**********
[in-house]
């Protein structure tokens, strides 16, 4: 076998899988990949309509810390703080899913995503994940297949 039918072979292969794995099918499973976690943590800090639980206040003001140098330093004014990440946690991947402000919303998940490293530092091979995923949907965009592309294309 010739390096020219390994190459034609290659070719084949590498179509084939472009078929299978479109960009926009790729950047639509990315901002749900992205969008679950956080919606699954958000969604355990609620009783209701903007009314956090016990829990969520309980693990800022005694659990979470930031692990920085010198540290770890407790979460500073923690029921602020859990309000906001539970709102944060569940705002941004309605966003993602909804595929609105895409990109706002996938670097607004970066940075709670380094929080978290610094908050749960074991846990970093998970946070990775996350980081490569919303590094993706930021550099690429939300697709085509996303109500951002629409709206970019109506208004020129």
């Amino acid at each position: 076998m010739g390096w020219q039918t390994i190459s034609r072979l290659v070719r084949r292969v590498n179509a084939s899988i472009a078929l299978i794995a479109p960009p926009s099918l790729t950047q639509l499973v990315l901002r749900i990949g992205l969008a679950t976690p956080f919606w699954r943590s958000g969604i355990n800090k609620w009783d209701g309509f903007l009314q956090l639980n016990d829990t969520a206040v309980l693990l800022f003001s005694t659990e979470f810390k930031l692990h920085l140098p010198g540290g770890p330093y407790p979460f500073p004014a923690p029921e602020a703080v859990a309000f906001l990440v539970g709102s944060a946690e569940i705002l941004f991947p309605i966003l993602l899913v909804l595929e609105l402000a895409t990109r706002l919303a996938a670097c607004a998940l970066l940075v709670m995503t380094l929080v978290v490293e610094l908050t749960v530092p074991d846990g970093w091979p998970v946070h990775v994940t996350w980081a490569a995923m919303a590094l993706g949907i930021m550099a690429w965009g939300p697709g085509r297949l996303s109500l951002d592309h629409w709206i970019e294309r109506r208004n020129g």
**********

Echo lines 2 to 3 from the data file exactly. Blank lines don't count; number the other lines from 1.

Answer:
């Protein structure tokens, strides 16, 4: 076998899988990949309509810390703080899913995503994940297949 039918072979292969794995099918499973976690943590800090639980206040003001140098330093004014990440946690991947402000919303998940490293530092091979995923949907965009592309294309 010739390096020219390994190459034609290659070719084949590498179509084939472009078929299978479109960009926009790729950047639509990315901002749900992205969008679950956080919606699954958000969604355990609620009783209701903007009314956090016990829990969520309980693990800022005694659990979470930031692990920085010198540290770890407790979460500073923690029921602020859990309000906001539970709102944060569940705002941004309605966003993602909804595929609105895409990109706002996938670097607004970066940075709670380094929080978290610094908050749960074991846990970093998970946070990775996350980081490569919303590094993706930021550099690429939300697709085509996303109500951002629409709206970019109506208004020129």
């Amino acid at each position: 076998m010739g390096w020219q039918t390994i190459s034609r072979l290659v070719r084949r292969v590498n179509a084939s899988i472009a078929l299978i794995a479109p960009p926009s099918l790729t950047q639509l499973v990315l901002r749900i990949g992205l969008a679950t976690p956080f919606w699954r943590s958000g969604i355990n800090k609620w009783d209701g309509f903007l009314q956090l639980n016990d829990t969520a206040v309980l693990l800022f003001s005694t659990e979470f810390k930031l692990h920085l140098p010198g540290g770890p330093y407790p979460f500073p004014a923690p029921e602020a703080v859990a309000f906001l990440v539970g709102s944060a946690e569940i705002l941004f991947p309605i966003l993602l899913v909804l595929e609105l402000a895409t990109r706002l919303a996938a670097c607004a998940l970066l940075v709670m995503t380094l929080v978290v490293e610094l908050t749960v530092p074991d846990g970093w091979p998970v946070h990775v994940t996350w980081a490569a995923m919303a590094l993706g949907i930021m550099a690429w965009g939300p697709g085509r297949l996303s109500l951002d592309h629409w709206i970019e294309r109506r208004n020129g």